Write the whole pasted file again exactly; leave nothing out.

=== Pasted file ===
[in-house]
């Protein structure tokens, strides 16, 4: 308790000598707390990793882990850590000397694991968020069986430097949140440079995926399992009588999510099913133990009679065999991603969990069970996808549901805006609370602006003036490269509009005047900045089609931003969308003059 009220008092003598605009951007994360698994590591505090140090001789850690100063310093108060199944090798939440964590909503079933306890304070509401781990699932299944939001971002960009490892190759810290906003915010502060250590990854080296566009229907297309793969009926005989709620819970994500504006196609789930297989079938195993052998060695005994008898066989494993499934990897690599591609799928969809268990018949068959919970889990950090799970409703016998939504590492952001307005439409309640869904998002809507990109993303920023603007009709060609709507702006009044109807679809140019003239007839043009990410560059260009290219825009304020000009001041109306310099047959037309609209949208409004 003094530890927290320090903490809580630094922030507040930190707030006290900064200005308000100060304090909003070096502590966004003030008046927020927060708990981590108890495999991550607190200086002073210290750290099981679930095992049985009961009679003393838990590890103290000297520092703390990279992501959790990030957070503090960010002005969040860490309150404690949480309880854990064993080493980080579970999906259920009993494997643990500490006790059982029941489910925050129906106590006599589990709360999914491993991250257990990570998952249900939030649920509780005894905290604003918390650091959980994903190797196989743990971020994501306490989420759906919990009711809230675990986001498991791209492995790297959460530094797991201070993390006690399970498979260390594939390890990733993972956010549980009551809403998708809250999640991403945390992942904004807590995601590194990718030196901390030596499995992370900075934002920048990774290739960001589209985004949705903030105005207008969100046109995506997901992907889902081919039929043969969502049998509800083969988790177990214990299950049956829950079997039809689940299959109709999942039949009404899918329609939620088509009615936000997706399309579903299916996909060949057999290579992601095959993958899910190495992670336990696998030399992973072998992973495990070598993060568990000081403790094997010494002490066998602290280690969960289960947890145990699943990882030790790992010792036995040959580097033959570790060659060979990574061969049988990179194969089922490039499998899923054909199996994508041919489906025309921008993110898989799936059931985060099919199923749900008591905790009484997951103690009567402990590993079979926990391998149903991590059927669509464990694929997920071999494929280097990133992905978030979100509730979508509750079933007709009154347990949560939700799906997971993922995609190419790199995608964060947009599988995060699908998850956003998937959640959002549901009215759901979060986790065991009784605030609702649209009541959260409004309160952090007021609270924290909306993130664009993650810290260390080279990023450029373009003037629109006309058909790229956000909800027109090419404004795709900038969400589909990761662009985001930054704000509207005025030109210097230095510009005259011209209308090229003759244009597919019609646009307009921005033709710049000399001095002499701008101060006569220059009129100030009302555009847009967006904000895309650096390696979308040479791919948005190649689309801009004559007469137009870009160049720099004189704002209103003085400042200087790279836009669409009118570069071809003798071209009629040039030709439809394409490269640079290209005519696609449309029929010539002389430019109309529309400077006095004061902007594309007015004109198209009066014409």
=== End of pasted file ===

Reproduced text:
[in-house]
């Protein structure tokens, strides 16, 4: 308790000598707390990793882990850590000397694991968020069986430097949140440079995926399992009588999510099913133990009679065999991603969990069970996808549901805006609370602006003036490269509009005047900045089609931003969308003059 009220008092003598605009951007994360698994590591505090140090001789850690100063310093108060199944090798939440964590909503079933306890304070509401781990699932299944939001971002960009490892190759810290906003915010502060250590990854080296566009229907297309793969009926005989709620819970994500504006196609789930297989079938195993052998060695005994008898066989494993499934990897690599591609799928969809268990018949068959919970889990950090799970409703016998939504590492952001307005439409309640869904998002809507990109993303920023603007009709060609709507702006009044109807679809140019003239007839043009990410560059260009290219825009304020000009001041109306310099047959037309609209949208409004 003094530890927290320090903490809580630094922030507040930190707030006290900064200005308000100060304090909003070096502590966004003030008046927020927060708990981590108890495999991550607190200086002073210290750290099981679930095992049985009961009679003393838990590890103290000297520092703390990279992501959790990030957070503090960010002005969040860490309150404690949480309880854990064993080493980080579970999906259920009993494997643990500490006790059982029941489910925050129906106590006599589990709360999914491993991250257990990570998952249900939030649920509780005894905290604003918390650091959980994903190797196989743990971020994501306490989420759906919990009711809230675990986001498991791209492995790297959460530094797991201070993390006690399970498979260390594939390890990733993972956010549980009551809403998708809250999640991403945390992942904004807590995601590194990718030196901390030596499995992370900075934002920048990774290739960001589209985004949705903030105005207008969100046109995506997901992907889902081919039929043969969502049998509800083969988790177990214990299950049956829950079997039809689940299959109709999942039949009404899918329609939620088509009615936000997706399309579903299916996909060949057999290579992601095959993958899910190495992670336990696998030399992973072998992973495990070598993060568990000081403790094997010494002490066998602290280690969960289960947890145990699943990882030790790992010792036995040959580097033959570790060659060979990574061969049988990179194969089922490039499998899923054909199996994508041919489906025309921008993110898989799936059931985060099919199923749900008591905790009484997951103690009567402990590993079979926990391998149903991590059927669509464990694929997920071999494929280097990133992905978030979100509730979508509750079933007709009154347990949560939700799906997971993922995609190419790199995608964060947009599988995060699908998850956003998937959640959002549901009215759901979060986790065991009784605030609702649209009541959260409004309160952090007021609270924290909306993130664009993650810290260390080279990023450029373009003037629109006309058909790229956000909800027109090419404004795709900038969400589909990761662009985001930054704000509207005025030109210097230095510009005259011209209308090229003759244009597919019609646009307009921005033709710049000399001095002499701008101060006569220059009129100030009302555009847009967006904000895309650096390696979308040479791919948005190649689309801009004559007469137009870009160049720099004189704002209103003085400042200087790279836009669409009118570069071809003798071209009629040039030709439809394409490269640079290209005519696609449309029929010539002389430019109309529309400077006095004061902007594309007015004109198209009066014409």